2. This has been going on for decades! The very foundation of Medical schooling is built on the idea of a pt has a symptom and the doctor prescribes a medication for that symptom. I have been a medical professional for almost 30 years now and after my mother got cancer is when I saw the writing on the wall! The doctors are brainwashed with “ghost articles” that are derived by big pharma’s deep pockets. They pay researchers to write articles that favor their medicine and pay high profile doctors to put their stamp of approval on it. Just step back and think to yourself, when you, a family member or friend have gone to the doctor with an issue..what do they do? They tell you what medication they are going to put you on right? They NEVER inform or educate you on a lasting solution to your problem. That doesn’t make enough money for the system! My mother was a victim of this with the care she received at the most prestigious cancer hospital in the US in NYC. She was treated like a lab rat with absolutely not one suggestion from the supposed experts on diet, supplementation, nothing! They only wanted to administer expensive toxic treatments of Chemo at the cost of 11,000 per treatment. What I found out after was the most disgusting part, the oncologist gets 5,500 of that! They are the only medical professional that gets a direct kick from the company that makes the chemo. When I read articles like this it makes me happy that this information is brought to light cause it’s horrible when you are on the wrong end of it! I watched my mother suffer till she died because some brainwashed oncologist probably truly believes they are helping people with toxic chemicals all because of what they learned in college. It’s disgusting and the people that are behind all this that have made millions of dollars while innocent people suffer need to pay! I believe whole heartedly in Kharma so for those who have made money at the expense of someone’s livelihood will pay the price in one way or another!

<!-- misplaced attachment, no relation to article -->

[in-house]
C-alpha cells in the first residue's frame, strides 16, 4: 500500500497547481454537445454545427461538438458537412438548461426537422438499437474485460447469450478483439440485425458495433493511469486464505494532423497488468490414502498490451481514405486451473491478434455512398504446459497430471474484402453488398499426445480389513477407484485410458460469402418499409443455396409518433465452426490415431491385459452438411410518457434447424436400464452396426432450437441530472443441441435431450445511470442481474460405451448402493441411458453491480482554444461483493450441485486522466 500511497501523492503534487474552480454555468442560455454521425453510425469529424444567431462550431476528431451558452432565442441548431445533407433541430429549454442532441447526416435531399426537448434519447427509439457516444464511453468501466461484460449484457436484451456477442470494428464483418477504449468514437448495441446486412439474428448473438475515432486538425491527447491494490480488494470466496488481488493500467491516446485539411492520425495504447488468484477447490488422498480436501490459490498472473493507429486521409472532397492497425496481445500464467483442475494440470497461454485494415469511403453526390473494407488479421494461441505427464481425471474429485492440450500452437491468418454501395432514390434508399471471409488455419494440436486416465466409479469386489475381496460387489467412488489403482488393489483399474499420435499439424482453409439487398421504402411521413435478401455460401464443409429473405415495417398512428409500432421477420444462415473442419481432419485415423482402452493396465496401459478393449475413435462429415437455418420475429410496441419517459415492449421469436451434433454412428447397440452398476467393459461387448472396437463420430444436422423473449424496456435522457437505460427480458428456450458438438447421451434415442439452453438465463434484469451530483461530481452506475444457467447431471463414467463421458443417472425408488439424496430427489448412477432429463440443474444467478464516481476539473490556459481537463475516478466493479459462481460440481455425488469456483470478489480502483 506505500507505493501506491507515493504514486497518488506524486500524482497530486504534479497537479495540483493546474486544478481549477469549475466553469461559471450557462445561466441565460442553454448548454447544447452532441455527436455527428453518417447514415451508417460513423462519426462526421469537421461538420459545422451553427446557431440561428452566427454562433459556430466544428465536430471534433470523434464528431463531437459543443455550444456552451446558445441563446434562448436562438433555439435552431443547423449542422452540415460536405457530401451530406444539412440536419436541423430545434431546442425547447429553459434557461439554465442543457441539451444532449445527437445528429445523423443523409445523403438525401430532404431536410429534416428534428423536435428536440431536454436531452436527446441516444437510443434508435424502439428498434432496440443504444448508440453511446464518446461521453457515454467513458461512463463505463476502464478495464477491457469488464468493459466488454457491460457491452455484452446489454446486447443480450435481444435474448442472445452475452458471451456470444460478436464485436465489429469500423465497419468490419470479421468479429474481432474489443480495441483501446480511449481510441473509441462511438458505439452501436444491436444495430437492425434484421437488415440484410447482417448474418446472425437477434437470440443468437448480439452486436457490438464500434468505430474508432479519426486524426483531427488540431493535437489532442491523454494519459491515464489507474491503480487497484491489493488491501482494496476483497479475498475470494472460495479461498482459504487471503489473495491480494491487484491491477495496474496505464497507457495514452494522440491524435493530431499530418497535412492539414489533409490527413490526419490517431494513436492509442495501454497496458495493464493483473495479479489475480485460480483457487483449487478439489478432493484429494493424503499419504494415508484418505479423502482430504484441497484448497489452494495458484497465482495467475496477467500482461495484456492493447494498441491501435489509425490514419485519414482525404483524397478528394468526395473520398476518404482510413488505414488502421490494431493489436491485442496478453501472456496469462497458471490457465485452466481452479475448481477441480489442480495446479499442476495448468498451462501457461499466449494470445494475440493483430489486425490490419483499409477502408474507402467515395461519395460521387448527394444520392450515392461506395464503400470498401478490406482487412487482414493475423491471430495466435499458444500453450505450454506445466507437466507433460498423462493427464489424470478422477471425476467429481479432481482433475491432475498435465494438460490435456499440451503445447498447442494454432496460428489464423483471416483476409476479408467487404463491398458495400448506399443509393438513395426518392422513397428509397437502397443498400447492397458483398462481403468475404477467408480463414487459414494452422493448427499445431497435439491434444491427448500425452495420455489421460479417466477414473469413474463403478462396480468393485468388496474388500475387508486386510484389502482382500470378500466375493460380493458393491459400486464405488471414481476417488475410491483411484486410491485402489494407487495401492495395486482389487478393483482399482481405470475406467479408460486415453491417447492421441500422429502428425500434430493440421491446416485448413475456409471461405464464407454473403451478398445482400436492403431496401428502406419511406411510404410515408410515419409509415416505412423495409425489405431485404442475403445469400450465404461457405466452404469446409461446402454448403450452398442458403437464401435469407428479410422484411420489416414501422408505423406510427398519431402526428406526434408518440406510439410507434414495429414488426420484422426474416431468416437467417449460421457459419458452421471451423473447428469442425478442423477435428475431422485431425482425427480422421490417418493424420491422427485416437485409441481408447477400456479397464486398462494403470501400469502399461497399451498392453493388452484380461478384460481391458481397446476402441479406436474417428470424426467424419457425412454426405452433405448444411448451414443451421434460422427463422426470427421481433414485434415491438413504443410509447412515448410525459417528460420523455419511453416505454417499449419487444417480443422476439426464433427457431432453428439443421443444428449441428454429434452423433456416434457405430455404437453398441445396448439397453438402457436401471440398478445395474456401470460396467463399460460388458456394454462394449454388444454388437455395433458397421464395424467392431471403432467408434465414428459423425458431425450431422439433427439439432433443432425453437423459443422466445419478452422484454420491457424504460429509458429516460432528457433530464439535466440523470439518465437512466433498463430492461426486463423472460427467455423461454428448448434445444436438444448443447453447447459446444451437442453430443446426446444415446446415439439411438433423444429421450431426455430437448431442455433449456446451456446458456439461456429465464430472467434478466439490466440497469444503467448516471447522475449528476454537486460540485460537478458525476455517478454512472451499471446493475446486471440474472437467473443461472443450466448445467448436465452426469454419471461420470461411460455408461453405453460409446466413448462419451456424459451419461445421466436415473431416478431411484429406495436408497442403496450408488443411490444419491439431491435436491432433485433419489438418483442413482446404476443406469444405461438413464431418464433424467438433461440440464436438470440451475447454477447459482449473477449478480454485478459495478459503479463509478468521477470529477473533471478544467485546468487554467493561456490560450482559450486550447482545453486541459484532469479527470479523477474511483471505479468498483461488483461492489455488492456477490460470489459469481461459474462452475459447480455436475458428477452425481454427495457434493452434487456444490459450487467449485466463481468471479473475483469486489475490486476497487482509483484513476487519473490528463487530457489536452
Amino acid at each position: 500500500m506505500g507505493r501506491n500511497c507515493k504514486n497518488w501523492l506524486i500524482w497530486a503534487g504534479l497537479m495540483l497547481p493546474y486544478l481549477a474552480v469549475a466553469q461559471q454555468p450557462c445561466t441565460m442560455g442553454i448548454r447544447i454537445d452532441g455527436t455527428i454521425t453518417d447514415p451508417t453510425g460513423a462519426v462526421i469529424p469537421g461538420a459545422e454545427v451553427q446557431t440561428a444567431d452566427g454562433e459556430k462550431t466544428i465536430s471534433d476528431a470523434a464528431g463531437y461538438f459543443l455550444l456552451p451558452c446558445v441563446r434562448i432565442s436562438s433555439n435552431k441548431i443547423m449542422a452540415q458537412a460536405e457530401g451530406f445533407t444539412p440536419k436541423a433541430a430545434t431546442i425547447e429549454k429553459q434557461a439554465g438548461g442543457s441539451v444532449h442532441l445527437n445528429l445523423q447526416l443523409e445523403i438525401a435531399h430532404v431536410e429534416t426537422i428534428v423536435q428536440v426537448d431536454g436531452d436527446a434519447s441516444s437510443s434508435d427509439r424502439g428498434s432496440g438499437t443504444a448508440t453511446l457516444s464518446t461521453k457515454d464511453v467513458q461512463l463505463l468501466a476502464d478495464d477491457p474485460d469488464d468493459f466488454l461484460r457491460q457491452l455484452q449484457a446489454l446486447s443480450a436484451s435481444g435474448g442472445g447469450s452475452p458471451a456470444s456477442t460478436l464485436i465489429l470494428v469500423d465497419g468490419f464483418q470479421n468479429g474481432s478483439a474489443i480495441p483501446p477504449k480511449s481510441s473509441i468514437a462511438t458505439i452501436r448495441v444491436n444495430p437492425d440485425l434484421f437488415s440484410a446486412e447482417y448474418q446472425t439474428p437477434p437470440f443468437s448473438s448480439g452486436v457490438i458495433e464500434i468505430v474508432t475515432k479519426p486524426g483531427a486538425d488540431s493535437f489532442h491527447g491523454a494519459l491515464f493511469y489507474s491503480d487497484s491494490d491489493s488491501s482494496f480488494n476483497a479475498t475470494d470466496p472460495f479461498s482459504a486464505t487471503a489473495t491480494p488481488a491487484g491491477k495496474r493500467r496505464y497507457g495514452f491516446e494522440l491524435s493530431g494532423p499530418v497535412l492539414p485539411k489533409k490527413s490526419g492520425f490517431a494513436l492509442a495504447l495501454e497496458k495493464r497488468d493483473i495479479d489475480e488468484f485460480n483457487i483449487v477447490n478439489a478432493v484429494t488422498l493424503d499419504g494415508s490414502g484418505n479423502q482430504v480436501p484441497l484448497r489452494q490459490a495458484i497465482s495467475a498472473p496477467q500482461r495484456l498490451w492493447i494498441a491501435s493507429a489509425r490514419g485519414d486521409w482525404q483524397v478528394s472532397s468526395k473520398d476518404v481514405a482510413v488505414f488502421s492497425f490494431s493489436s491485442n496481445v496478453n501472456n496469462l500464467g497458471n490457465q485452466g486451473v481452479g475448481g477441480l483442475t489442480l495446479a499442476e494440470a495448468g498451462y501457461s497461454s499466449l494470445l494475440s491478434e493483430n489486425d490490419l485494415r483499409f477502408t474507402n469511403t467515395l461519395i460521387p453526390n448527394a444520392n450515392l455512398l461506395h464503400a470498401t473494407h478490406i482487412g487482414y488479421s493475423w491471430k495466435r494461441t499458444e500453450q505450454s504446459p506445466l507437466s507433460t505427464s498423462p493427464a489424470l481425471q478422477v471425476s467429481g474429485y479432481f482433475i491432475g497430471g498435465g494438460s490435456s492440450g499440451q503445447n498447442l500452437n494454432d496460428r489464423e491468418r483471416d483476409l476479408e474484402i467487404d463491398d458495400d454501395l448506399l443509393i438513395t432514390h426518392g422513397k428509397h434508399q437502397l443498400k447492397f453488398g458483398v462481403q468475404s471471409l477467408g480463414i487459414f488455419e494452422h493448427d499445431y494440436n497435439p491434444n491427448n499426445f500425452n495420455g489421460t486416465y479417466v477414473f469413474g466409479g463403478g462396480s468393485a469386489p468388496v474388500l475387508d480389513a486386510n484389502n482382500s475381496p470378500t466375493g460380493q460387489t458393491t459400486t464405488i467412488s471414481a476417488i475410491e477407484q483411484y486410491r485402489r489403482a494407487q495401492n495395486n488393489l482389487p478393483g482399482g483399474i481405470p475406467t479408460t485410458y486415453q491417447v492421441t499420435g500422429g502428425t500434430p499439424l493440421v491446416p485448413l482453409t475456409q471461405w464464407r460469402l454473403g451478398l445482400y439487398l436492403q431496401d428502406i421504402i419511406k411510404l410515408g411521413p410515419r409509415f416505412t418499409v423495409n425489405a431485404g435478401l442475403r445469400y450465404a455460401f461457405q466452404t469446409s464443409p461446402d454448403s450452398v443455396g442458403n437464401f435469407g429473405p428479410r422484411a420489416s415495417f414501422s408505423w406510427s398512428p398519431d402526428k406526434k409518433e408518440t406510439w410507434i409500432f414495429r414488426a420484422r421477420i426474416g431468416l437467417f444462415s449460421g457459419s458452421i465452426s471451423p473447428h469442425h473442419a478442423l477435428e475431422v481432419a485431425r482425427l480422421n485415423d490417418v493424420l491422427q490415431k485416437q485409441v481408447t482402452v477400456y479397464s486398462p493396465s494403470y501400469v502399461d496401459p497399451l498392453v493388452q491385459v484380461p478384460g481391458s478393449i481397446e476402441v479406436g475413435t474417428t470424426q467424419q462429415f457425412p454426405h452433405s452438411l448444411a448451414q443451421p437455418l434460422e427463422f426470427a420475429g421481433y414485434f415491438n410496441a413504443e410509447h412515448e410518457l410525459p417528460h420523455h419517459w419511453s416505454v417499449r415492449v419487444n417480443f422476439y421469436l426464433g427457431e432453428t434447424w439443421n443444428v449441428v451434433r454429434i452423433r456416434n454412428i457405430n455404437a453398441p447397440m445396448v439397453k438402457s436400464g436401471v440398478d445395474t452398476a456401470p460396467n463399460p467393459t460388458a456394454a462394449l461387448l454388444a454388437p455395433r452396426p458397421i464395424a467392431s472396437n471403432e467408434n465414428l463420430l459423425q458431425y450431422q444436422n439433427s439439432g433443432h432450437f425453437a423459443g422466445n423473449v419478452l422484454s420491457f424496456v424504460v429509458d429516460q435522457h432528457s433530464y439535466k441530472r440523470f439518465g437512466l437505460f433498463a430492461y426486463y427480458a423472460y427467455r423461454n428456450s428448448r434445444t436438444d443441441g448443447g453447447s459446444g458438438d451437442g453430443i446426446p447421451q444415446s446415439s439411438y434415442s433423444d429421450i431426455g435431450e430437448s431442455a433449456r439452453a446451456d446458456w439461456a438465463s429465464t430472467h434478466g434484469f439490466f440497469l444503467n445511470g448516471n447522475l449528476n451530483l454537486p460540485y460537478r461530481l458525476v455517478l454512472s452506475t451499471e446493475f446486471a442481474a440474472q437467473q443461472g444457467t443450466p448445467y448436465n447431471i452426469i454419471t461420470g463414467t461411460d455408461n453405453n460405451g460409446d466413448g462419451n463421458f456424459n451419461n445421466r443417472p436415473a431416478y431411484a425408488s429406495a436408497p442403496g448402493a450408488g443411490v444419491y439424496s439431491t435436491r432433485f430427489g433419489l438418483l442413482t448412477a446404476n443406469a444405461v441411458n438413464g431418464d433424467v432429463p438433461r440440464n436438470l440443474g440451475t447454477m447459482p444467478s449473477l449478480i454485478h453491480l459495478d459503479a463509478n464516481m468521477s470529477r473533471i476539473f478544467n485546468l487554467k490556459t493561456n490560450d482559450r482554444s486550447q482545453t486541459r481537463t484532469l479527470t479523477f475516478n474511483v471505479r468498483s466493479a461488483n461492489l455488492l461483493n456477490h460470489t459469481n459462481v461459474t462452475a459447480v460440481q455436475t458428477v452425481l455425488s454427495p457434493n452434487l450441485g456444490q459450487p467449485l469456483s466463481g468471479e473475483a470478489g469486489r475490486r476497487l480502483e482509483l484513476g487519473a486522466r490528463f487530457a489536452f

3. Old news.
    More relevant: NPR has fallen to outside investors like Soros and Gates long ago. Even the integrity of our Public radio/ tv stations has been destroyed.